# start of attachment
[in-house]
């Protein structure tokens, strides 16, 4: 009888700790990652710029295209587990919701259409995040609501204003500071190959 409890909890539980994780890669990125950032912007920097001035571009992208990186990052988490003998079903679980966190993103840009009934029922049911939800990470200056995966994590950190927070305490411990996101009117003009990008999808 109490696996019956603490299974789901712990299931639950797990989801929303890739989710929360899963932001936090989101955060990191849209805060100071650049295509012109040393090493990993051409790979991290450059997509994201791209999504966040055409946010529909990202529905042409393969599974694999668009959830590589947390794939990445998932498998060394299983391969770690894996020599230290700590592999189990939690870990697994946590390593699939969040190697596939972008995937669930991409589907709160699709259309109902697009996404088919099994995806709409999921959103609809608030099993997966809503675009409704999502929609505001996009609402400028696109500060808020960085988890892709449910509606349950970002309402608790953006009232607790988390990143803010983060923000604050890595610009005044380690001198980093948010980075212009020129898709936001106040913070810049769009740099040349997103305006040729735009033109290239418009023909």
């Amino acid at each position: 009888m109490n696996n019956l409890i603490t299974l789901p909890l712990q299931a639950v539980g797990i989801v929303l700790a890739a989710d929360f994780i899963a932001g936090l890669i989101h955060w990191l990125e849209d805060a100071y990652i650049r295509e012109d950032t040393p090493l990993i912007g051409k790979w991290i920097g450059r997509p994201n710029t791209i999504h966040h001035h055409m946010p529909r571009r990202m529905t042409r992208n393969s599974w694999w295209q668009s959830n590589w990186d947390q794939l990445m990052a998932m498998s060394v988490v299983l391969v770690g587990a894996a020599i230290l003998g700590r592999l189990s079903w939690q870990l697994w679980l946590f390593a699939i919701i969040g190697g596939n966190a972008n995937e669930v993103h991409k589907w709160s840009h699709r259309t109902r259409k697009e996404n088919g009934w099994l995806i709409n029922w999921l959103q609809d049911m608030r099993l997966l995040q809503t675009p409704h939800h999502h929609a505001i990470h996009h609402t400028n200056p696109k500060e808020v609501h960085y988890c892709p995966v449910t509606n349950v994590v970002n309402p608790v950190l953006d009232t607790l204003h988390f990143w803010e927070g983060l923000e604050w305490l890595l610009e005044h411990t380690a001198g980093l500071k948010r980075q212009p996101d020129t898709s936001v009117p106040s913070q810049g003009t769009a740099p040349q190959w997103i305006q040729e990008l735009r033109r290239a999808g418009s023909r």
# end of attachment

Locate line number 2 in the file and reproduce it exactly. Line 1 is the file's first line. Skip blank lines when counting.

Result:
């Protein structure tokens, strides 16, 4: 009888700790990652710029295209587990919701259409995040609501204003500071190959 409890909890539980994780890669990125950032912007920097001035571009992208990186990052988490003998079903679980966190993103840009009934029922049911939800990470200056995966994590950190927070305490411990996101009117003009990008999808 109490696996019956603490299974789901712990299931639950797990989801929303890739989710929360899963932001936090989101955060990191849209805060100071650049295509012109040393090493990993051409790979991290450059997509994201791209999504966040055409946010529909990202529905042409393969599974694999668009959830590589947390794939990445998932498998060394299983391969770690894996020599230290700590592999189990939690870990697994946590390593699939969040190697596939972008995937669930991409589907709160699709259309109902697009996404088919099994995806709409999921959103609809608030099993997966809503675009409704999502929609505001996009609402400028696109500060808020960085988890892709449910509606349950970002309402608790953006009232607790988390990143803010983060923000604050890595610009005044380690001198980093948010980075212009020129898709936001106040913070810049769009740099040349997103305006040729735009033109290239418009023909």